Kathy and Kent Bishop - Three B Farm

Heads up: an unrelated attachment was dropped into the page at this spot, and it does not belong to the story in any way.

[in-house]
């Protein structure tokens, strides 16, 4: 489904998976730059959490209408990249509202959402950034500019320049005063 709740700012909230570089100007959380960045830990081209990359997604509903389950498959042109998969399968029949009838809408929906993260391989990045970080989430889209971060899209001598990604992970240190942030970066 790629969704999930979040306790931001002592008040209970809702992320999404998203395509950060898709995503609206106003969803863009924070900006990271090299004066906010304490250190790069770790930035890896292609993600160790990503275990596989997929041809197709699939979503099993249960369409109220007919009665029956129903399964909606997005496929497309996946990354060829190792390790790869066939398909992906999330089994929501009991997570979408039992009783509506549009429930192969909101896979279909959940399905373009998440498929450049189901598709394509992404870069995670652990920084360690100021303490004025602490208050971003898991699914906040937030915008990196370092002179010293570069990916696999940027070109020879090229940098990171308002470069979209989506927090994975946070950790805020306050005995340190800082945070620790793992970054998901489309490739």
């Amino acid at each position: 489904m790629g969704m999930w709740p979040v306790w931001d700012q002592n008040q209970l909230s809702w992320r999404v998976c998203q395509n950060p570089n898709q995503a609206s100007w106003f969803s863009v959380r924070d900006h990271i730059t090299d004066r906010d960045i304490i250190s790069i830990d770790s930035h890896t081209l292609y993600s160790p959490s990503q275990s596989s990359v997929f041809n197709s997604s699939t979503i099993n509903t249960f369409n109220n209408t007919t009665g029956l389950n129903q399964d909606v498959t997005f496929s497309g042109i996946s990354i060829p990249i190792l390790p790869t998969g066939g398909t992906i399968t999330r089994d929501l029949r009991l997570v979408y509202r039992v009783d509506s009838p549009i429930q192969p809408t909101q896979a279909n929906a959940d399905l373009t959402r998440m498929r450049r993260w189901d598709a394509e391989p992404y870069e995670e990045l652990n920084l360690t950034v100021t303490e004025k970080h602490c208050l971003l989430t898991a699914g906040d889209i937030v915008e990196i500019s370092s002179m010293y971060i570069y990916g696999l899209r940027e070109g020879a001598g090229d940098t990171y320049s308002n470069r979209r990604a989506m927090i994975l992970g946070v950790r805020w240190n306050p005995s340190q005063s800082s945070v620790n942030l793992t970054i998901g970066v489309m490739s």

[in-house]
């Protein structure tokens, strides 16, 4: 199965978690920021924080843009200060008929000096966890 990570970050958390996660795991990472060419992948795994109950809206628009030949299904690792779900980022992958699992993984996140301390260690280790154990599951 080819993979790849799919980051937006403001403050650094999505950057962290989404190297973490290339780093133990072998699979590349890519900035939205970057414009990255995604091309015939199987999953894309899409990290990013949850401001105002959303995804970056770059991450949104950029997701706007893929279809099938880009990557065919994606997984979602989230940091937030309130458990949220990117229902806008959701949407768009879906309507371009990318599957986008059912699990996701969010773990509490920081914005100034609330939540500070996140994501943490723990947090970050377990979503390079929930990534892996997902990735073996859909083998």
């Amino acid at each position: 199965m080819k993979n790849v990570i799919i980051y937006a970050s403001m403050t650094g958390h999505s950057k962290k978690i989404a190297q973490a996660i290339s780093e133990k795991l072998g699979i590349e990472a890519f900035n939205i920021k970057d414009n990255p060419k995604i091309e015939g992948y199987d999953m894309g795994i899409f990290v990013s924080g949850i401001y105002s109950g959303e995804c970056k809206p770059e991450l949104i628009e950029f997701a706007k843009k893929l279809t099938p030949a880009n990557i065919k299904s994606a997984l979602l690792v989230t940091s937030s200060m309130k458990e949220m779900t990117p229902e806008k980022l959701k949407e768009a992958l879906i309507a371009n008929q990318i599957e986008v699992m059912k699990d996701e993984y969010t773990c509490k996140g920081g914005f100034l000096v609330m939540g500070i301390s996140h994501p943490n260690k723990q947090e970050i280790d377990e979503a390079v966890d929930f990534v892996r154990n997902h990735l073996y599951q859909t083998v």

Kathy Bishop and her husband Kent own Three B Farm (formerly known as Bishop Farms). The Bishops have over 30 years of various farming experience. From 1987 to 2008 they were contracted through Tyson to farm poultry and prior to that they raised cattle and grew hay. In 2008, they transitioned from the Tyson poultry houses to growing organic and naturally grown produce, including their blueberry bushes and honey bee hives. They also grew produce for New River Organic Growers, now known as New Appalachia. Last year they opened their farm as a u-pick blueberry operation for the first time and found that there was growing demand in the area for businesses like that. In order to expand from their current 375 bushes, the Bishops needed to propagate more bushes and install a drip irrigation system with overhead misting in order to protect their new plants. Using the $5,000 grant from BRWIA, the Bishops were able to complete the installation of the irrigation and misting system. The drip irrigation provides an adequate water supply for the blueberries in times of prolonged dry weather. Young blueberry bushes have very shallow roots so the drip irrigation can mean the difference between success and failure of the new blueberry crop when faced with stress caused by drought. As an additional form of protection, the overhead misting system helps prevent frost damage to the plants that could kill them if there is an unseasonable frost. The Bishops were not able to utilize the system for the 2015 season due to lengthy installation processes, but they foresee it having a huge impact on their production in years to come, helping them produce a bigger and better crop every year. This was the Bishops first year selling at the Wilkes Co. farmers’ markets and they realized that to make their time worth the effort, they may have to expand to larger markets such as the Watauga Co. farmers’ market. With the addition of this much needed on-farm infrastructure, the Bishops can more quickly meet their goals of expanding their operation to have 2,000 blueberry bushes, have Kent farming full-time, and have a more successful u-pick berry operation. Kathy will provide an educational outreach program on Wednesday, November 11 at 1 P.M. on Three B Farm. This program will demonstrate proper pruning techniques as well as the successes, challenges, and lessons learned by doing this project. The field day is in conjunction with Wilkes Co. and Watauga Co. Agricultural Extension as well as Bill Cline from NC State University. These outreach programs are open to other farmers and the public so that more farmers are encouraged to develop enterprises that increase farm income and sustainability.